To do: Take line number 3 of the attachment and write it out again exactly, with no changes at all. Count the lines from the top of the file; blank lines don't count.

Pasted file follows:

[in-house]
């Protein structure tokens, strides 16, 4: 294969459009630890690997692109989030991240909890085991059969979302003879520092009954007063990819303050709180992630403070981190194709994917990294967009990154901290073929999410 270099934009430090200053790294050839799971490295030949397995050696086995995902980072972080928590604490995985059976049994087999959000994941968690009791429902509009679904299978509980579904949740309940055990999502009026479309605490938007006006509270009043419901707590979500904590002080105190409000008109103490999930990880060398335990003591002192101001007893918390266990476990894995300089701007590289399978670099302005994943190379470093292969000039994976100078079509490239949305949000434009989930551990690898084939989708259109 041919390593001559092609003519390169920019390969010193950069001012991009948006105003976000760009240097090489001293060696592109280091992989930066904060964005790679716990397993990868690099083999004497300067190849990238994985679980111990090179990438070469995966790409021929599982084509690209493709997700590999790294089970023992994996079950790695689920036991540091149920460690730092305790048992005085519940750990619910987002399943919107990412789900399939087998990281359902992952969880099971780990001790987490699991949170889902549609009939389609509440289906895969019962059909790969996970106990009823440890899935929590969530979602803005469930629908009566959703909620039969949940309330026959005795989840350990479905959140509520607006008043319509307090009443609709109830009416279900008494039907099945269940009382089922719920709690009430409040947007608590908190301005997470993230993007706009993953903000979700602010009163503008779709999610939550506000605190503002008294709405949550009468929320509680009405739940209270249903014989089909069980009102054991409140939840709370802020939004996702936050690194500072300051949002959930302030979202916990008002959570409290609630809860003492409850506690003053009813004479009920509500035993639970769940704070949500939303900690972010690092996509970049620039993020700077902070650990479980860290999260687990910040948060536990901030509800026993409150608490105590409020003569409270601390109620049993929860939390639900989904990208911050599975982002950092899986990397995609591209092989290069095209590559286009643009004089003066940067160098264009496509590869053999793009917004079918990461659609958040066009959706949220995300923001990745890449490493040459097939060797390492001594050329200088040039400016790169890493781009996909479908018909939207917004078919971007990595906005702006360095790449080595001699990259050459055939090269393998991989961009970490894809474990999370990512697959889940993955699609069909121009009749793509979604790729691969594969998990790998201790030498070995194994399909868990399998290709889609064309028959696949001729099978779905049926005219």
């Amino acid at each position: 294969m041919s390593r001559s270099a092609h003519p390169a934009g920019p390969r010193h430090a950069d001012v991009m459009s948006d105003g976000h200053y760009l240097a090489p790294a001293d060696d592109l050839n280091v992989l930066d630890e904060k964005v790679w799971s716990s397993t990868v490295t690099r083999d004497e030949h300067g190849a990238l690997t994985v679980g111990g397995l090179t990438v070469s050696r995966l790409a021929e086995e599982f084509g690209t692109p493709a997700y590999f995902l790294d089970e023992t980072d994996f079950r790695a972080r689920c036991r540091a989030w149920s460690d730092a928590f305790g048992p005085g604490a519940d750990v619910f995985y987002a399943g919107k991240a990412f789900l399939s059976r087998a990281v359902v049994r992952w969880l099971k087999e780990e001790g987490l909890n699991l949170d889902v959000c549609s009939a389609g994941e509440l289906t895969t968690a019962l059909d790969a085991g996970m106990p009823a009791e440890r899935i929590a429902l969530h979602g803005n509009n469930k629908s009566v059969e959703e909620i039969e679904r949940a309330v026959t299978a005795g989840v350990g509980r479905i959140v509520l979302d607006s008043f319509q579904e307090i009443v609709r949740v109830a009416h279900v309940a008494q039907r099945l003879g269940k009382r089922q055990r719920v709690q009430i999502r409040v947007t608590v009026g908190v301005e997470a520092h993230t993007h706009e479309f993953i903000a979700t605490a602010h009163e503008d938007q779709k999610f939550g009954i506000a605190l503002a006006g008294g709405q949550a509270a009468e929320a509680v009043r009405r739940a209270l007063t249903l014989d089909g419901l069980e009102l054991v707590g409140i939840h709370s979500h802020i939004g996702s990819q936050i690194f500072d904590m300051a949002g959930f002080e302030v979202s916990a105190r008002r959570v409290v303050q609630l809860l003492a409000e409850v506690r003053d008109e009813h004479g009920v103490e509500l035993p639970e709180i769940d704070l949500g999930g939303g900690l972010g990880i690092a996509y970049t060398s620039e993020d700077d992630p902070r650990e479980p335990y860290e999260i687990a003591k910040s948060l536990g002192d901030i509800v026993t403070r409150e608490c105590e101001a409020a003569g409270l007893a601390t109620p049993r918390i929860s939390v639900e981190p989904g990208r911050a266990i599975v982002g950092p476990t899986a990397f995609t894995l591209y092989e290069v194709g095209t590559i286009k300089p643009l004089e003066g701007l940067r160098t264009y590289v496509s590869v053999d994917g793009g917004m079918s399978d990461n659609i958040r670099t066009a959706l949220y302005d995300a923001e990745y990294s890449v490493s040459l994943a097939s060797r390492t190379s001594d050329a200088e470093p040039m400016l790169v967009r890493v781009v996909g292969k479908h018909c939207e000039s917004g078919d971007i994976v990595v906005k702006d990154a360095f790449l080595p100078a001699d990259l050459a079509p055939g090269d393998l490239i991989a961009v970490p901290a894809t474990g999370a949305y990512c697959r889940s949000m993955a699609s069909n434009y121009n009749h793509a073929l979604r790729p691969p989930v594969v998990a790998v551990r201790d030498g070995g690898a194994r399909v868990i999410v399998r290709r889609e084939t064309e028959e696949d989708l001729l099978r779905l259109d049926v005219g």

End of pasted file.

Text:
């Amino acid at each position: 294969m041919s390593r001559s270099a092609h003519p390169a934009g920019p390969r010193h430090a950069d001012v991009m459009s948006d105003g976000h200053y760009l240097a090489p790294a001293d060696d592109l050839n280091v992989l930066d630890e904060k964005v790679w799971s716990s397993t990868v490295t690099r083999d004497e030949h300067g190849a990238l690997t994985v679980g111990g397995l090179t990438v070469s050696r995966l790409a021929e086995e599982f084509g690209t692109p493709a997700y590999f995902l790294d089970e023992t980072d994996f079950r790695a972080r689920c036991r540091a989030w149920s460690d730092a928590f305790g048992p005085g604490a519940d750990v619910f995985y987002a399943g919107k991240a990412f789900l399939s059976r087998a990281v359902v049994r992952w969880l099971k087999e780990e001790g987490l909890n699991l949170d889902v959000c549609s009939a389609g994941e509440l289906t895969t968690a019962l059909d790969a085991g996970m106990p009823a009791e440890r899935i929590a429902l969530h979602g803005n509009n469930k629908s009566v059969e959703e909620i039969e679904r949940a309330v026959t299978a005795g989840v350990g509980r479905i959140v509520l979302d607006s008043f319509q579904e307090i009443v609709r949740v109830a009416h279900v309940a008494q039907r099945l003879g269940k009382r089922q055990r719920v709690q009430i999502r409040v947007t608590v009026g908190v301005e997470a520092h993230t993007h706009e479309f993953i903000a979700t605490a602010h009163e503008d938007q779709k999610f939550g009954i506000a605190l503002a006006g008294g709405q949550a509270a009468e929320a509680v009043r009405r739940a209270l007063t249903l014989d089909g419901l069980e009102l054991v707590g409140i939840h709370s979500h802020i939004g996702s990819q936050i690194f500072d904590m300051a949002g959930f002080e302030v979202s916990a105190r008002r959570v409290v303050q609630l809860l003492a409000e409850v506690r003053d008109e009813h004479g009920v103490e509500l035993p639970e709180i769940d704070l949500g999930g939303g900690l972010g990880i690092a996509y970049t060398s620039e993020d700077d992630p902070r650990e479980p335990y860290e999260i687990a003591k910040s948060l536990g002192d901030i509800v026993t403070r409150e608490c105590e101001a409020a003569g409270l007893a601390t109620p049993r918390i929860s939390v639900e981190p989904g990208r911050a266990i599975v982002g950092p476990t899986a990397f995609t894995l591209y092989e290069v194709g095209t590559i286009k300089p643009l004089e003066g701007l940067r160098t264009y590289v496509s590869v053999d994917g793009g917004m079918s399978d990461n659609i958040r670099t066009a959706l949220y302005d995300a923001e990745y990294s890449v490493s040459l994943a097939s060797r390492t190379s001594d050329a200088e470093p040039m400016l790169v967009r890493v781009v996909g292969k479908h018909c939207e000039s917004g078919d971007i994976v990595v906005k702006d990154a360095f790449l080595p100078a001699d990259l050459a079509p055939g090269d393998l490239i991989a961009v970490p901290a894809t474990g999370a949305y990512c697959r889940s949000m993955a699609s069909n434009y121009n009749h793509a073929l979604r790729p691969p989930v594969v998990a790998v551990r201790d030498g070995g690898a194994r399909v868990i999410v399998r290709r889609e084939t064309e028959e696949d989708l001729l099978r779905l259109d049926v005219g």